Rapper 50 Cent says Taco Bell stole his endorsement
NEW YORK (Reuters) - U.S. rapper and hip-hop mogul 50 Cent sued Taco Bell on Wednesday, saying the restaurant chain made him the star of its hip-hop themed ad campaign without his permission and without paying him a fee.
50 Cent, whose real name is Curtis Jackson, accuses the Mexican-style fast food chain of "diluting the value of his good name" and employing a guerrilla advertising campaign to fool consumers into thinking he had endorsed the chain, said the lawsuit, filed in Manhattan federal court.
"Without seeking or obtaining Jackson's authorization, defendant Taco Bell made him the star and focus of its nation-wide advertising campaign by using his name, persona and trademark to promote Taco Bell's business and products," court papers said.
A spokesperson for Yum! Brands, which operates Taco Bell, did not immediately respond to a request for comment.
The lawsuit accuses the chain of disseminating a letter, addressed to 50 Cent, that encourages the rapper to change his name to "79 Cent," "89 Cent" or "99 Cent," the lawsuit said.
The letter was designed to promote the company's "79-89-99 Cent Why Pay More" campaign, while avoiding the multimillion dollar fee the rapper might have charged to use his name, the lawsuit said.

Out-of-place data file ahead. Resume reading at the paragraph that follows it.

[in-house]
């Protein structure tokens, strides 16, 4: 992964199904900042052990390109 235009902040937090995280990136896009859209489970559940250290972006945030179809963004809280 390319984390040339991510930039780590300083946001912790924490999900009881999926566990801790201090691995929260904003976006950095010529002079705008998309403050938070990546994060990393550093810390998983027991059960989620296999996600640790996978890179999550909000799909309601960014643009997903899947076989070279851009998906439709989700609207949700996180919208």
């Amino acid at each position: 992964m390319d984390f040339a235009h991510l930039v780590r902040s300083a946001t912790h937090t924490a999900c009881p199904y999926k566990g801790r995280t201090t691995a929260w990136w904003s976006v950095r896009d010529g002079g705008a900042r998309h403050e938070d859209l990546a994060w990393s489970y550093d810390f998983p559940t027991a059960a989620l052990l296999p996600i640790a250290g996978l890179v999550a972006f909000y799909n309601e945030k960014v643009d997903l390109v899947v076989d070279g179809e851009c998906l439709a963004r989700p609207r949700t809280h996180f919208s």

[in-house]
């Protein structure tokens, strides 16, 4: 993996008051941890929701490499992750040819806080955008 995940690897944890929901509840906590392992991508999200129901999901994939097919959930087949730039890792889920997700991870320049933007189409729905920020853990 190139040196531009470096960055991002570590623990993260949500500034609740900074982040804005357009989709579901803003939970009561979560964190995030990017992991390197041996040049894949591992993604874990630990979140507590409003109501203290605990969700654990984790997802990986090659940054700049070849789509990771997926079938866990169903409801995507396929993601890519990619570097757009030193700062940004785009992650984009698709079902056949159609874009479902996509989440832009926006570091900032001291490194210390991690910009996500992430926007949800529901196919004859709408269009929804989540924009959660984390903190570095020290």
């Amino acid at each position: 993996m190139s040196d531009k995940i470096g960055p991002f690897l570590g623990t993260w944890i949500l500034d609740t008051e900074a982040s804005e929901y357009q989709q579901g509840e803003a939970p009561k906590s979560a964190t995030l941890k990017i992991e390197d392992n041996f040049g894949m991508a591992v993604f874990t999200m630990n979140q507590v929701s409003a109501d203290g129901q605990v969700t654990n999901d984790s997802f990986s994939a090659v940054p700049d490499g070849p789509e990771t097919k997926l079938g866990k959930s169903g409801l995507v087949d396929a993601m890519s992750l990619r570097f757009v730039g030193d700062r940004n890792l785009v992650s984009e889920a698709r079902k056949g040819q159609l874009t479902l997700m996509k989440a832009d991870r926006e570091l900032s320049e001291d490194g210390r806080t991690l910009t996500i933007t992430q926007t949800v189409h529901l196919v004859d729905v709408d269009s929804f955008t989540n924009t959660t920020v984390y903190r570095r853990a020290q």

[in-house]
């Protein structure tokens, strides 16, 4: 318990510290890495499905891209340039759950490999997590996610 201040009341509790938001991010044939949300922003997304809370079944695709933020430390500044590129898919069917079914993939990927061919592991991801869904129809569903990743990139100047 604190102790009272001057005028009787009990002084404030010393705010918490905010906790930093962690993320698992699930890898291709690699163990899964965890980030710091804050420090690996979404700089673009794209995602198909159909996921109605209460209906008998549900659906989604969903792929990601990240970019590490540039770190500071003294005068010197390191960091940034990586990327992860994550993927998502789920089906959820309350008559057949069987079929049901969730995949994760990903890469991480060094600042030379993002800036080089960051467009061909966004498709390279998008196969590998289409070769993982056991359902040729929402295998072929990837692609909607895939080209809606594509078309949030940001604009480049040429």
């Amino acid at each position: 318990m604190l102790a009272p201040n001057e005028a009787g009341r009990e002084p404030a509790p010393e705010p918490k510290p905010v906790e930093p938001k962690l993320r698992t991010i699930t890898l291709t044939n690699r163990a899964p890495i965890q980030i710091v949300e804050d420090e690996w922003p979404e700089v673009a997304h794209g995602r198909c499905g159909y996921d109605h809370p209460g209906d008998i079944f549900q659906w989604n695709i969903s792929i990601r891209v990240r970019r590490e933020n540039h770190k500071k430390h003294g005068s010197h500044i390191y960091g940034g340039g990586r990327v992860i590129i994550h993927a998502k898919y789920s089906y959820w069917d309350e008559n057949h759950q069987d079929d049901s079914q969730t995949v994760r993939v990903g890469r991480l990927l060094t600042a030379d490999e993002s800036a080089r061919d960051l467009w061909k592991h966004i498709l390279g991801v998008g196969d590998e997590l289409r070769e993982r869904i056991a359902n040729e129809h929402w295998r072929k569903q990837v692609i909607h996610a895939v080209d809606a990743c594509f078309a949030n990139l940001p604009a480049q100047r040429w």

The letter was eventually sent to the rapper, but only after it had been circulated to reporters, the lawsuit said.
"As Taco Bell intended, many customers believed that 50 Cent had agreed to endorse Taco Bell's products. Indeed, postings on numerous Internet 'blogs' castigated 50 Cent for 'selling out' by his apparent endorsement of Taco Bell," the lawsuit said.
Since his debut album in 2003, 50 Cent has built a business with a record label, a clothing and footwear line, ringtones and video games. He has also starred in a movie based on his life, "Get Rich or Die Tryin'."
(Reporting by Edith Honan, editing by Christine Kearney and Sandra Maler)
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